Last modified: Wednesday, March 28, 2007
Venus visible in April even before sunset
FOR IMMEDIATE RELEASE
March 28, 2007
BLOOMINGTON, Ind. -- As the sky darkens in early evening during April, the first thing to catch your eye will be bright Venus, gleaming large and white in the west about a third of the way from the horizon to straight overhead.
Venus at dusk is one of the sky's prettiest sights. The brilliant planet will be visible even before sunset if you mark the place where it appears one night using a nearby tree or other object as a reference point. Then look again slightly higher the next night about a half hour before sunset and see if you can spot Venus in daylight.
Venus and the Pleiades star cluster will have an especially beautiful encounter in the west on April 11. Binoculars will reveal this spectacle as the planet passes just below the famous Seven Sisters.
The Pleiades (pronounced PLEE-ah-deez) are lovely by themselves, and on a clear night they can be seen with the unaided eye in the constellation Taurus the Bull. A photograph of the Pleiades can be seen at http://antwrp.gsfc.nasa.gov/apod/ap021201.html and at other Web sites as well.
Known prehistorically, the Pleiades were called the Seven Sisters in Greek mythology and other Western legends. Many people in other parts of the world have stories about them as well. They are identified as a group of women in many cultures, from Australian Aborigine to Native American.
Saturn will be high in the south as darkness falls on April evenings, one of the first "stars" to appear. The bright yellow planet will still be a fine sight in any telescope. It will be visible much of the night in the constellation Leo the Lion, to the right (west) of Leo's brightest star, Regulus. Saturn's famous rings will begin closing soon and won't be this open again for five years.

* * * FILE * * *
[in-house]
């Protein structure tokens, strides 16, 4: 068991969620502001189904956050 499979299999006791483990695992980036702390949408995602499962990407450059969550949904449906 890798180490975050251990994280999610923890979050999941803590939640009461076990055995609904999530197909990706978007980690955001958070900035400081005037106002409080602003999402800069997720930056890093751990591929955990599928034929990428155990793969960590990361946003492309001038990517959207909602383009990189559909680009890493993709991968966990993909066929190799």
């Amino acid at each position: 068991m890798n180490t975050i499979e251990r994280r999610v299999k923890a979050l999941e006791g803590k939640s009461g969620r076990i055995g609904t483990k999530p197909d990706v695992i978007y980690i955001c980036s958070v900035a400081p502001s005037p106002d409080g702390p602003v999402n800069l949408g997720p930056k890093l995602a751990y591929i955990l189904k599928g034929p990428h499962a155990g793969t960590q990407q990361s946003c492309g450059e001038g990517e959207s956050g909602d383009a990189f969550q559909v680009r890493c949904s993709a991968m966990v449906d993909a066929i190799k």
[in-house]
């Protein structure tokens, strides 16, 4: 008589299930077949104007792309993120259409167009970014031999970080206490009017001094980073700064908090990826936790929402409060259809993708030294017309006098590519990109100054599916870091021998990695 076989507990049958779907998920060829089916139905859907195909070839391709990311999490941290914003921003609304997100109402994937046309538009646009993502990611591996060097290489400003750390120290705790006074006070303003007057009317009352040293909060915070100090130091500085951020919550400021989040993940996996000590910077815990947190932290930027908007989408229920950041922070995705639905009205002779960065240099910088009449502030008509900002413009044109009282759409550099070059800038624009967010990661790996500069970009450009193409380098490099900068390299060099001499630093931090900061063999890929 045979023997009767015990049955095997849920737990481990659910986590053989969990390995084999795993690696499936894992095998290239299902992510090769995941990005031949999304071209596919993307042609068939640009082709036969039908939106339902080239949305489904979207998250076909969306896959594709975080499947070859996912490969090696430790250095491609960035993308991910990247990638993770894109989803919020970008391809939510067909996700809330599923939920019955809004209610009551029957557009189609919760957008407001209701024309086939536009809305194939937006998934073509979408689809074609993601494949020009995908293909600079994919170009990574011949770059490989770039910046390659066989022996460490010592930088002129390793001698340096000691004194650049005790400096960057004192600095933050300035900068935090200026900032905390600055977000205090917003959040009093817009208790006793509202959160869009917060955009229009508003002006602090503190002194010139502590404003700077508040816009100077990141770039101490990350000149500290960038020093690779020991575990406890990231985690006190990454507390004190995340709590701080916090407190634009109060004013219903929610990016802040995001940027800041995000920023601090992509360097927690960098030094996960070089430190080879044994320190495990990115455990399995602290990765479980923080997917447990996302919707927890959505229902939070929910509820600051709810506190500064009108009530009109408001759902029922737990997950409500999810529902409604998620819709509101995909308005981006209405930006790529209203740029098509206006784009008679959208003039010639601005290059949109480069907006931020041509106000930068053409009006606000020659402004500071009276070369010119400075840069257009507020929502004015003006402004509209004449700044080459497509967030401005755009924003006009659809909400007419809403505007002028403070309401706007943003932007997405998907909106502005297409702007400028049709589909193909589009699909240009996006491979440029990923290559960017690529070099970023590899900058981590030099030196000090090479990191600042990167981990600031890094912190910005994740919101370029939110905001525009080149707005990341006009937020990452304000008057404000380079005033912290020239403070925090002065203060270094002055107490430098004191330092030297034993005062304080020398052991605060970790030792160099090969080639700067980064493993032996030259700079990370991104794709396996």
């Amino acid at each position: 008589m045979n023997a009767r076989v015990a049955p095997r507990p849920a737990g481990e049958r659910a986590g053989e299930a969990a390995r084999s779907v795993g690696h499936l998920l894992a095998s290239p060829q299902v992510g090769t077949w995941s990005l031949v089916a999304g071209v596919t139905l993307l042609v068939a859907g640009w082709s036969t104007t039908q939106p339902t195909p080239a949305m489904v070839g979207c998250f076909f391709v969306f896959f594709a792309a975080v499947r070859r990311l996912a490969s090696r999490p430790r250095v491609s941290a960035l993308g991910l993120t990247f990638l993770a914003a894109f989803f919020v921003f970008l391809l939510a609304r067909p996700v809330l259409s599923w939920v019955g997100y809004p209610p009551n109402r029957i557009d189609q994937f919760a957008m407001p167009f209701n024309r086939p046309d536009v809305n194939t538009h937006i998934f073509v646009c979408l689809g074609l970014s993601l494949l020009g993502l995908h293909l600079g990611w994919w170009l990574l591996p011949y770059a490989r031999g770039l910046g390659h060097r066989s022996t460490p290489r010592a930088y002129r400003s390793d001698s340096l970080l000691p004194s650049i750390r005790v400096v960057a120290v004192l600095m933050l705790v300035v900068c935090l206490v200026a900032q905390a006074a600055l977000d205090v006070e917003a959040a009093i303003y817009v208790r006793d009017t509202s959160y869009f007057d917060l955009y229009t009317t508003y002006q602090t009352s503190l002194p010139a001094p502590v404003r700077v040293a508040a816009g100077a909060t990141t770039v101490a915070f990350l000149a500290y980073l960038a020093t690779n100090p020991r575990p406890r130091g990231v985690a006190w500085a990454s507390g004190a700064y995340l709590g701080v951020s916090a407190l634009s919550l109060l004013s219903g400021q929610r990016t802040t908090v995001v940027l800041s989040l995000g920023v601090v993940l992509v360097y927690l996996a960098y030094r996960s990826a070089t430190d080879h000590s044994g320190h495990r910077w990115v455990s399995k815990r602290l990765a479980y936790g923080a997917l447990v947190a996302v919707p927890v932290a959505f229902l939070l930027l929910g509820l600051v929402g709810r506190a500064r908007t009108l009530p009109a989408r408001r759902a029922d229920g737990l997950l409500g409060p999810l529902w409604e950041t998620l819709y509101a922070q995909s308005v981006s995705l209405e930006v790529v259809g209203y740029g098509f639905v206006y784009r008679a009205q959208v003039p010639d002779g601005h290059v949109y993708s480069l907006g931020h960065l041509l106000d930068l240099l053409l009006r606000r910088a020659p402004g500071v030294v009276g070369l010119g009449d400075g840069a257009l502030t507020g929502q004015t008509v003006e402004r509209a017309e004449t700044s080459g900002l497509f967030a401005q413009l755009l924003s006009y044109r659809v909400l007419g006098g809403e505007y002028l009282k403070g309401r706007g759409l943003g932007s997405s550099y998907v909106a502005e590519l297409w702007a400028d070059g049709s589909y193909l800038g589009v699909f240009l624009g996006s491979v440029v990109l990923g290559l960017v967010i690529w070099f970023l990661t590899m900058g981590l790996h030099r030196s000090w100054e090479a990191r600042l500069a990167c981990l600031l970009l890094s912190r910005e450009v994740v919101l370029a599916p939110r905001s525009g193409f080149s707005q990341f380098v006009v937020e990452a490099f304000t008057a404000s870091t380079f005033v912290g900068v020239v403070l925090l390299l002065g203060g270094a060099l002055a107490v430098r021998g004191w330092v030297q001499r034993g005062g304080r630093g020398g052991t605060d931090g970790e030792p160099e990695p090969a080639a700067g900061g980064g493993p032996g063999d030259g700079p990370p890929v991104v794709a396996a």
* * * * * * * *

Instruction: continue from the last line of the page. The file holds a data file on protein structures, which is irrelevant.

Jupiter will rise around 1 a.m. at the beginning of April and two hours earlier by month's end. Wait until the brilliant white object is high in the southern sky and then use binoculars to see its four largest moons, which Galileo discovered with one of the first telescopes. These tiny bits of white light are strung out in a straight line on both sides of Jupiter, and they seem to slide back and forth along the line from one night to the next as they orbit the planet. You may need to steady your binoculars by resting your elbows on a surface to keep the image from wobbling. The only times you won't see all four moons are when one or more are crossing in front of the planet or behind it.
Mars will be very low in the east-southeast before sunrise, difficult to see in the brightening sky, as it has been since January.
Mercury will be lost in the glow of dawn during April for most observers in the Northern Hemisphere. Those in the Southern Hemisphere will be able to see the small planet shining below Mars in early morning twilight for the first half of the month.
The Lyrid meteor shower will peak on the night of April 21-22. About 20 Lyrids per hour are normally visible after midnight. The meteors can appear anywhere in the sky, but they will seem to come from a point called the radiant in the constellation Lyra the Harp, which gives the shower its name. Lyra's bright white star Vega will be almost at the radiant, and the meteor count should be highest when Vega is well above the eastern horizon, beginning around midnight local time in the Northern Hemisphere and lasting the rest of the night. The later the hour, the more meteors there will be.
A trio of bright white stars called the Summer Triangle is coming into view in the Northern Hemisphere, with Vega the first to rise each night in the east and leading the way high across the sky. The other stars are Altair in the constellation Aquila the Eagle to the south and Deneb in the constellation Cygnus the Swan to the north. When you are looking from Deneb to Altair, you are also looking at the Milky Way, though it is usually obscured by city lights. If you find a place that's dark enough for you to see the Milky Way, you'll also see a lot more meteors and other celestial objects from there. A photograph of the Summer Triangle can be seen at http://www.allthesky.com/various/sumtri.html. Click on the photo to enlarge it. If you have trouble picking out the three brightest stars among all the others shown, click on "labels on/off" to identify them.
The moon will be full on April 2, at third quarter on April 10, new on April 17 and at first quarter on April 24.